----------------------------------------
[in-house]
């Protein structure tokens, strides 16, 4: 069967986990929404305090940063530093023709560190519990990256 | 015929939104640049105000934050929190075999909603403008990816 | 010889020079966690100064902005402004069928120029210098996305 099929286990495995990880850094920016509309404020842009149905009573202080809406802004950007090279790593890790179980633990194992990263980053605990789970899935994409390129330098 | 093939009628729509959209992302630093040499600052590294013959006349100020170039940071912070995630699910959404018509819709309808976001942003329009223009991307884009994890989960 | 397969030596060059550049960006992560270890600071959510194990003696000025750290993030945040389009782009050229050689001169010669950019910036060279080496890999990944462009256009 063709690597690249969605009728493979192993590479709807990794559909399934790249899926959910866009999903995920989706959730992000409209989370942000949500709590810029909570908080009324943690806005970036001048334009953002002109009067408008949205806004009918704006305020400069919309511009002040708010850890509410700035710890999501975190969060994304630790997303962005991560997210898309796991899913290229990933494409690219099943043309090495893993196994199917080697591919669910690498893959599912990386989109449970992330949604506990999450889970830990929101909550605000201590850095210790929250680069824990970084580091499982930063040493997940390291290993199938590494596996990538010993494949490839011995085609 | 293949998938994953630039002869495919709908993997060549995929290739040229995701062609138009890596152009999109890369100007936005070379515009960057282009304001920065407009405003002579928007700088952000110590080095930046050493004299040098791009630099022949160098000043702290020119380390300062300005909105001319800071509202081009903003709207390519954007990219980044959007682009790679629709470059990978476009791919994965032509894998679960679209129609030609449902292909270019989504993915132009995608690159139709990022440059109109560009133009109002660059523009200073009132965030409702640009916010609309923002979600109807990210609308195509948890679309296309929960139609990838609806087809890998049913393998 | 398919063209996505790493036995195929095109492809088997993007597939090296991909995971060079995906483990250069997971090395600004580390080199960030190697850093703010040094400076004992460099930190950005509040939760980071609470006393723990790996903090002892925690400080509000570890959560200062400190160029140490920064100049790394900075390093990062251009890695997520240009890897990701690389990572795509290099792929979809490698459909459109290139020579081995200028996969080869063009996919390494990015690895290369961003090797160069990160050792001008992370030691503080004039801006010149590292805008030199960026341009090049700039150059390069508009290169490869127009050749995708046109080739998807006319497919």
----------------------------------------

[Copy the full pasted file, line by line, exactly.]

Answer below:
[in-house]
């Protein structure tokens, strides 16, 4: 069967986990929404305090940063530093023709560190519990990256 | 015929939104640049105000934050929190075999909603403008990816 | 010889020079966690100064902005402004069928120029210098996305 099929286990495995990880850094920016509309404020842009149905009573202080809406802004950007090279790593890790179980633990194992990263980053605990789970899935994409390129330098 | 093939009628729509959209992302630093040499600052590294013959006349100020170039940071912070995630699910959404018509819709309808976001942003329009223009991307884009994890989960 | 397969030596060059550049960006992560270890600071959510194990003696000025750290993030945040389009782009050229050689001169010669950019910036060279080496890999990944462009256009 063709690597690249969605009728493979192993590479709807990794559909399934790249899926959910866009999903995920989706959730992000409209989370942000949500709590810029909570908080009324943690806005970036001048334009953002002109009067408008949205806004009918704006305020400069919309511009002040708010850890509410700035710890999501975190969060994304630790997303962005991560997210898309796991899913290229990933494409690219099943043309090495893993196994199917080697591919669910690498893959599912990386989109449970992330949604506990999450889970830990929101909550605000201590850095210790929250680069824990970084580091499982930063040493997940390291290993199938590494596996990538010993494949490839011995085609 | 293949998938994953630039002869495919709908993997060549995929290739040229995701062609138009890596152009999109890369100007936005070379515009960057282009304001920065407009405003002579928007700088952000110590080095930046050493004299040098791009630099022949160098000043702290020119380390300062300005909105001319800071509202081009903003709207390519954007990219980044959007682009790679629709470059990978476009791919994965032509894998679960679209129609030609449902292909270019989504993915132009995608690159139709990022440059109109560009133009109002660059523009200073009132965030409702640009916010609309923002979600109807990210609308195509948890679309296309929960139609990838609806087809890998049913393998 | 398919063209996505790493036995195929095109492809088997993007597939090296991909995971060079995906483990250069997971090395600004580390080199960030190697850093703010040094400076004992460099930190950005509040939760980071609470006393723990790996903090002892925690400080509000570890959560200062400190160029140490920064100049790394900075390093990062251009890695997520240009890897990701690389990572795509290099792929979809490698459909459109290139020579081995200028996969080869063009996919390494990015690895290369961003090797160069990160050792001008992370030691503080004039801006010149590292805008030199960026341009090049700039150059390069508009290169490869127009050749995708046109080739998807006319497919």